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‘The Colonies must assert their liberties whenever

Chap. XLIX.} 1773. April.
the opportunity offers;’ wrote Dickinson from Pennsylvania.1 The opportunity was nearer than he thought; in England Chatham saw plainly, that ‘things were hastening to a crisis at Boston, and looked forward to the issue with very painful anxiety.’2 It was the King who precipitated the conflict. He had no dread of the interposition of France, for that power, under the Ministry of the day, feared lest the enfranchisement of the Anglo-American Colonies should create a dangerous rival power to itself,3 and was eager to fortify the good understanding with England by a defensive treaty, or at least by a treaty of commerce.4 Louis the Fifteenth was resolved at all events to avoid war.5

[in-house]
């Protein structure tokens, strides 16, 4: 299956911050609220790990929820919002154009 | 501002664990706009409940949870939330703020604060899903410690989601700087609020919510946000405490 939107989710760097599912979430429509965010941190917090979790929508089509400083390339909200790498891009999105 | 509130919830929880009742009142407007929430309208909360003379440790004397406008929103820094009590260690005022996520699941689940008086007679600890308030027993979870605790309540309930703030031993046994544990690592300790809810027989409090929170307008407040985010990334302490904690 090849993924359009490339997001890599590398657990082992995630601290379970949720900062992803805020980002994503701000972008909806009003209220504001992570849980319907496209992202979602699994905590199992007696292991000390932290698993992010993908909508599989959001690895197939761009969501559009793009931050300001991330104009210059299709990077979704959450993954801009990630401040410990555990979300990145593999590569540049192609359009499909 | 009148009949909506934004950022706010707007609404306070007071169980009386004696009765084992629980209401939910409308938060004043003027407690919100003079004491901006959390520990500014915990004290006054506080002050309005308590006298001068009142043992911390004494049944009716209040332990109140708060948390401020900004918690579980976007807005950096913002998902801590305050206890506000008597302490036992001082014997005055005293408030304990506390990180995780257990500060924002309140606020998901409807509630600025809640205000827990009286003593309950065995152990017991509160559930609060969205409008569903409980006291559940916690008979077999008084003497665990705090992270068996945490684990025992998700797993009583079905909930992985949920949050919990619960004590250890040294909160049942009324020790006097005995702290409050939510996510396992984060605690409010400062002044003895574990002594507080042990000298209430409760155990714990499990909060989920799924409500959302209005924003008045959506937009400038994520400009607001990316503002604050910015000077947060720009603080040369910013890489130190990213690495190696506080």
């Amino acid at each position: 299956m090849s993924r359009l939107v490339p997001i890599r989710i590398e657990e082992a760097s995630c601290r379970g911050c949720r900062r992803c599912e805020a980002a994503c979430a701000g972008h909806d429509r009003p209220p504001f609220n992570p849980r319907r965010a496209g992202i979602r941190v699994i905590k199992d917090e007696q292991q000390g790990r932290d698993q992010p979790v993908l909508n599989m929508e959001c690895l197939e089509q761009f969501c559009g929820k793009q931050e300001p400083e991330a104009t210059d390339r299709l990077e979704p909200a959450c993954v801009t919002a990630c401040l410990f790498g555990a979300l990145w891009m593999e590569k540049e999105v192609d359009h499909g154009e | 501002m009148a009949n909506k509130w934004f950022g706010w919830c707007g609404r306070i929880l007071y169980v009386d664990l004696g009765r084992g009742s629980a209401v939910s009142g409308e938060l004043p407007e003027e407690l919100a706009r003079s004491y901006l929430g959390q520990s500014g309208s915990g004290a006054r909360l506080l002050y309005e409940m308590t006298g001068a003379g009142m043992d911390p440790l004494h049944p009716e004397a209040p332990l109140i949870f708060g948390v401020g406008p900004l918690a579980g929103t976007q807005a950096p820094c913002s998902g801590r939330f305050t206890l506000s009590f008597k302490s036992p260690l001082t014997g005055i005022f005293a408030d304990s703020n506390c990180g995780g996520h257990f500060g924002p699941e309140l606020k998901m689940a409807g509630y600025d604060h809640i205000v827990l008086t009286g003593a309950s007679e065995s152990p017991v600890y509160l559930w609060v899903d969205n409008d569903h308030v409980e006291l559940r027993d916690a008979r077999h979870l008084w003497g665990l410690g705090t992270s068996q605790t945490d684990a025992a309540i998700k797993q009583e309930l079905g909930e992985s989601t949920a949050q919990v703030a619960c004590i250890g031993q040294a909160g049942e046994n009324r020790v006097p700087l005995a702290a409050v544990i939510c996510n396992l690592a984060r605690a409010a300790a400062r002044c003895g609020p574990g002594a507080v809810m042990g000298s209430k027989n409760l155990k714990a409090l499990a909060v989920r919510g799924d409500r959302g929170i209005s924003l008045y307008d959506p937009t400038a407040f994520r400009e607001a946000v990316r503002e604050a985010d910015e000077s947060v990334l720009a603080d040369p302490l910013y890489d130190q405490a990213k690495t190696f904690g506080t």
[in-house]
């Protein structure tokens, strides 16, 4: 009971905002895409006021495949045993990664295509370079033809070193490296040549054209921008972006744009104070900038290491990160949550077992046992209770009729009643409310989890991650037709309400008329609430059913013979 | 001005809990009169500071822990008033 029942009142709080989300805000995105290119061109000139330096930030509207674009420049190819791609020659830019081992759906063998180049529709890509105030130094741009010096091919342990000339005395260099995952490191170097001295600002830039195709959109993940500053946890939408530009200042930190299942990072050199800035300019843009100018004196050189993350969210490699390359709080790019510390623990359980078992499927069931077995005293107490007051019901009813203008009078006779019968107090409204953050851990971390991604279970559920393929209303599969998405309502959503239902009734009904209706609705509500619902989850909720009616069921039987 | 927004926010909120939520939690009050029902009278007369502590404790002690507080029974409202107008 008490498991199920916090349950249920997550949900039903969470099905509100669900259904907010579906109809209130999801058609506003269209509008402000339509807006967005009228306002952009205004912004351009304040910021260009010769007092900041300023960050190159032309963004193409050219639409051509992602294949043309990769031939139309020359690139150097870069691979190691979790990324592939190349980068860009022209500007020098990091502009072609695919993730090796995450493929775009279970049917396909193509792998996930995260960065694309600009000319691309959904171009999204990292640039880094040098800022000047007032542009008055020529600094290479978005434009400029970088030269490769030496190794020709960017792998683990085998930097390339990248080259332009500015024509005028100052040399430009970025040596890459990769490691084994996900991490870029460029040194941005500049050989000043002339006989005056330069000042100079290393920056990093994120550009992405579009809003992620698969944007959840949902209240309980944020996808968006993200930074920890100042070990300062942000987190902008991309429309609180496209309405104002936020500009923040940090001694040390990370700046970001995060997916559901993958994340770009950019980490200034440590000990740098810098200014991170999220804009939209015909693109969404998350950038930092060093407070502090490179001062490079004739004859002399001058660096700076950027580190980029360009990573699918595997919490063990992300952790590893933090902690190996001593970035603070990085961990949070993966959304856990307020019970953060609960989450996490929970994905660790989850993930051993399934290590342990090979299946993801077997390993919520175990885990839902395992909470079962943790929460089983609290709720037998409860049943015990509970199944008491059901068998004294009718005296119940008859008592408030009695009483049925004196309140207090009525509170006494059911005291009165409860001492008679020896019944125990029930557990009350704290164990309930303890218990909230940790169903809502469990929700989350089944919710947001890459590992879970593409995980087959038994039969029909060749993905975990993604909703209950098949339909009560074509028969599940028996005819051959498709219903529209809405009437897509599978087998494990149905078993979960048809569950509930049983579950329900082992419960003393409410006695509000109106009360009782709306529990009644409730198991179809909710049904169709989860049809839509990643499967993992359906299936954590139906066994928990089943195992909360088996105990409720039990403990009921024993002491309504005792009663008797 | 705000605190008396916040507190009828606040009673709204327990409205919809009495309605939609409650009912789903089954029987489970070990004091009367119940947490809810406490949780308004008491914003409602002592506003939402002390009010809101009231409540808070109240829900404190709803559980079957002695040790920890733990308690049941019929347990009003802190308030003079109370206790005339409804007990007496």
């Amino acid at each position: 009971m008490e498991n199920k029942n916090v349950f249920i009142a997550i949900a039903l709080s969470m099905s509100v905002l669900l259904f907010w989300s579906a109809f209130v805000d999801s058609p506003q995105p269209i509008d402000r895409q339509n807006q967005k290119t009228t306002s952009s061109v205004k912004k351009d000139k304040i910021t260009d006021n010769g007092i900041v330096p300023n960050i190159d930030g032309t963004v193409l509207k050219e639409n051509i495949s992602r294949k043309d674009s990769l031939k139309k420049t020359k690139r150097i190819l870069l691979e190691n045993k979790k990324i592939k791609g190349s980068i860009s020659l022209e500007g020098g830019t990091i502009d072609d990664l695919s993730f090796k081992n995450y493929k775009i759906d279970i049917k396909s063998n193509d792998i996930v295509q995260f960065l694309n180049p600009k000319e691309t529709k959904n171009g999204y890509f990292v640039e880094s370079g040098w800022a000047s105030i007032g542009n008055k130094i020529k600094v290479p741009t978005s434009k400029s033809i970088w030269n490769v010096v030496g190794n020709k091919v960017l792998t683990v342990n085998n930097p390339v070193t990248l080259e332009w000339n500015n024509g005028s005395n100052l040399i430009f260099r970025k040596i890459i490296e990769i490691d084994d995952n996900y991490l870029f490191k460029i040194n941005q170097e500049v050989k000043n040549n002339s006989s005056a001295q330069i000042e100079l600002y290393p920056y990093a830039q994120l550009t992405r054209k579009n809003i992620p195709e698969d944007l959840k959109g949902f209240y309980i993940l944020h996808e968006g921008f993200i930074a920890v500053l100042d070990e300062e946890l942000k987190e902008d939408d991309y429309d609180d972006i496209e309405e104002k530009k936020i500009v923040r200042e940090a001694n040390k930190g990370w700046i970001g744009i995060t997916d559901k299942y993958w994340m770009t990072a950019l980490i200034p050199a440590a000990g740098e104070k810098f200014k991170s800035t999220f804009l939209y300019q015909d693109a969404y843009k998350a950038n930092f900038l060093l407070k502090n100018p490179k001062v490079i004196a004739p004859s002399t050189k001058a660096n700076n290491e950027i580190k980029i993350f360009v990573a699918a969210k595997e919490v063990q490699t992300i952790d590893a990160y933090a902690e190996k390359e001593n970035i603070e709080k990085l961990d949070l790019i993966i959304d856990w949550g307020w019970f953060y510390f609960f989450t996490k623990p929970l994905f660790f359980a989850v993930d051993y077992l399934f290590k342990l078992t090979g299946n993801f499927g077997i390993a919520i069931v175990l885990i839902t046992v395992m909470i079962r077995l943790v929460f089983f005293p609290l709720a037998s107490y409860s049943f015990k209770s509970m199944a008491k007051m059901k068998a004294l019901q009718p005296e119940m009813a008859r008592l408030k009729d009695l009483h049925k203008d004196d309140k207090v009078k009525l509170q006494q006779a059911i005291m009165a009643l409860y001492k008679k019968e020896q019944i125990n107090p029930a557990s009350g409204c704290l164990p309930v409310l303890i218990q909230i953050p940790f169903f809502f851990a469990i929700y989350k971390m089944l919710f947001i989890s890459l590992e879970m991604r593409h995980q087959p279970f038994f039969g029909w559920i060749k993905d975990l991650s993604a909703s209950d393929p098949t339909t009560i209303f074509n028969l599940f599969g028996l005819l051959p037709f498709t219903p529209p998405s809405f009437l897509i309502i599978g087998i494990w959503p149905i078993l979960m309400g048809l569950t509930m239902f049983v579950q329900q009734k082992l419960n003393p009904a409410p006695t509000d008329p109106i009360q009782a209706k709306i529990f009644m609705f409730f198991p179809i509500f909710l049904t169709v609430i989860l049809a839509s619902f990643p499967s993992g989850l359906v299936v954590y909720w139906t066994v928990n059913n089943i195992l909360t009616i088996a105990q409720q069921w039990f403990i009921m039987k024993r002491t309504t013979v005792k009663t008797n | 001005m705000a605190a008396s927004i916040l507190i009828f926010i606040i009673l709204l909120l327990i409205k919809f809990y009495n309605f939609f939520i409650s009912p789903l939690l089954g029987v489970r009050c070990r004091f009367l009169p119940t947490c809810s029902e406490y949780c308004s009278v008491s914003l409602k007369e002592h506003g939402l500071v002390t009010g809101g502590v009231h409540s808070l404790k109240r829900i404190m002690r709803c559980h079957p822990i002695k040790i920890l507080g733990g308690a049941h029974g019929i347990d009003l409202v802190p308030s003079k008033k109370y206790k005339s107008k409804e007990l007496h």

From the time therefore that the Representatives of Massachusetts avowed their legislative Independence, the King dismissed the thought of obtaining obedience ‘by argument and persuasion.’6 The most thorough search was made into every Colonial law that checked or even seemed to check the Slave-trade; and an Act of Virginia, which put no more obstructions upon it, than had existed for a generation, was negatived.7 Parliamentary taxation was also to be enforced.

The continued refusal of North America to receive tea from England, had brought distress upon the

1 John Dickinson to Samuel Adams, Fairhill, 10 April, 1773.

2 Chatham to T. Hollis, 18 April, 1773.

3 Memoire sur L'Angleterre, in Angleterre, Tome 502.

4 Dispatches of Aiguillon to de Guines in March and April 1773.

5 King to Lord North, 20 April, 1773; and King to Lord North, 25 April, 1773.

6 Dartmouth to Hutchinson, 10 April, 1773.

7 Dartmouth to Dunmore, No. 2, 10 April, 1773; Dunmore to Dartmouth, 9 July, 1773.

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